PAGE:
Dave Kearns and Mike Tahana hang a Hillside protest banner
from the Roslyn overbridge yesterday. Photo by Gregor
Kiwirail management is about to begin its final
deliberations on which Hillside jobs are likely to go, after a
consultation period with employees and union delegates ended
yesterday - the eve of a public rally campaigning for a change
KiwiRail wants to cut 70 jobs from its nationwide rail
manufacturing and maintenance operations, 40 of which are
scheduled to go from Hillside Engineering.
KiwiRail chief executive Jim Quinn said the state-owned
enterprise had a set process to follow as part of its final
The process has been agreed in consultation with KiwiRail's
staff and union delegates.
"We will consider all information, finalise our decision
based on that input and then advise our people of the
result," Mr Quinn said.
Asked if KiwiRail would consider scrapping the proposal to
downsize its engineering operations workforce, Mr Quinn said
the "feedback and information from the consultation process"
would dictate any final decision.
"However, we must ensure we maintain the right resource
levels mapped against the work demand." The Rail and Maritime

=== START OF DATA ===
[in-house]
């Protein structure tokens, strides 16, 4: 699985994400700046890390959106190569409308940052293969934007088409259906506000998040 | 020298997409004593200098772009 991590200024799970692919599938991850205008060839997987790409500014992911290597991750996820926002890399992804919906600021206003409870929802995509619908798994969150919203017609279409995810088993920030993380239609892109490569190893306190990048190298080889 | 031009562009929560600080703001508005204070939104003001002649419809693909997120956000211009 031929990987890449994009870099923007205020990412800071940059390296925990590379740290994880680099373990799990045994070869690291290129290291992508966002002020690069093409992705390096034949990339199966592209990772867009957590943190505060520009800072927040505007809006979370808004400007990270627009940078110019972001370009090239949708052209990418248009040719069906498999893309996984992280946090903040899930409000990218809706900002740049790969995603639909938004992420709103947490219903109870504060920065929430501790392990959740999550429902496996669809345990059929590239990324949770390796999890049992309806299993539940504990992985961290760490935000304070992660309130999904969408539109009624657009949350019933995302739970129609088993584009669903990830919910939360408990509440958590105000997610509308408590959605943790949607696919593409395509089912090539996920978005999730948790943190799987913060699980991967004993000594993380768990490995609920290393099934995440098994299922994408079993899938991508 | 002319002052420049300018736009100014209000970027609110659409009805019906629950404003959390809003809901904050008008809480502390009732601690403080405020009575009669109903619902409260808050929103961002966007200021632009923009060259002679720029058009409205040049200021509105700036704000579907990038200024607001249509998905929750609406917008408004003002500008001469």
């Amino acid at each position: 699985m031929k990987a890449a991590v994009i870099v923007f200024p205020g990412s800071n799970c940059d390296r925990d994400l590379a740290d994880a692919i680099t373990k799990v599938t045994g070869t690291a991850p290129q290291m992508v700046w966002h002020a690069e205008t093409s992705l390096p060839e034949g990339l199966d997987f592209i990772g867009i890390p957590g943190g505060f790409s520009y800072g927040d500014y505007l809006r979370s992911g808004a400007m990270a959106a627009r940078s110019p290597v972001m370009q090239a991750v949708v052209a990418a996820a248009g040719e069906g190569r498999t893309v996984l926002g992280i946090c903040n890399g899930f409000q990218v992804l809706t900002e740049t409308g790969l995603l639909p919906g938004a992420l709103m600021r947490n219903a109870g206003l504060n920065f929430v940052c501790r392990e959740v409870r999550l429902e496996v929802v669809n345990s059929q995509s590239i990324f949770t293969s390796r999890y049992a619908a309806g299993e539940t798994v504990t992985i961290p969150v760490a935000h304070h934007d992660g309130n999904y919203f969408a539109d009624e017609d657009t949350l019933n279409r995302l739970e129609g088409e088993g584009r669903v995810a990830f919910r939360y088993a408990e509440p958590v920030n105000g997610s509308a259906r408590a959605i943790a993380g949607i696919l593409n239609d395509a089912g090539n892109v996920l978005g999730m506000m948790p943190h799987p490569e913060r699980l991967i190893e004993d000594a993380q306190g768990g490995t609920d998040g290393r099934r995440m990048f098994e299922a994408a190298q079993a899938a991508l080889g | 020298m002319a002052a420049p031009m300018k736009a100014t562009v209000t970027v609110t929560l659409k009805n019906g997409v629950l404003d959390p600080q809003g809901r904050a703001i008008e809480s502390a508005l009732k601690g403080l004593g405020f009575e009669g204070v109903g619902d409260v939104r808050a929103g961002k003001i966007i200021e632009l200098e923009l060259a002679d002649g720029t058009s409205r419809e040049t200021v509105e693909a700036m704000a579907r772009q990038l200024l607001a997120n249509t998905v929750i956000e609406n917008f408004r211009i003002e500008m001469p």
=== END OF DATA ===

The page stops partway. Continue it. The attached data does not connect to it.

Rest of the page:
Transport Union blames the proposed job losses on KiwiRail's
insistence on outsourcing rail-manufacturing contracts for
rolling stock and wagons to China.
RMTU organiser John Kerr said a recently commissioned
comparison of contract tenders between the respective
Hillside and Chinese bids was being submitted to KiwiRail as
part of the consultation process.
Mr Quinn said unless there was a competitive alternative,
KiwiRail would continue to source its rolling stock "as we
He declined to comment on whether any employees from the
job-threatened workshops at Hillside and Woburn, in Lower
Hutt, had volunteered for redundancy - a move the RMTU has
asked employees not to make.
When asked if outsourcing rail-manufacturing contracts at the
expense of New Zealand jobs had become a public relations
disaster for KiwiRail, Mr Quinn said "commercial imperatives"
were behind the move.
"The decision to buy our rolling stock is based on commercial
imperatives where we have thoroughly considered the
"We must buy well and deliver the sustainable railway for New
Zealand - that is our priority," he said in a statement.
KiwiRail was "very conscious of the effect these decisions
have on our team," but the tough decisions needed to be made.
Hillside staff will be informed of KiwiRail's final decision
later this month, Mr Quinn said.
RMTU organiser John Kerr said he appreciated how it took
"managerial courage" to make unpopular decisions.
Should KiwiRail choose to abandon its job-cutting proposal,
"it would be both correct and popular", Mr Kerr said.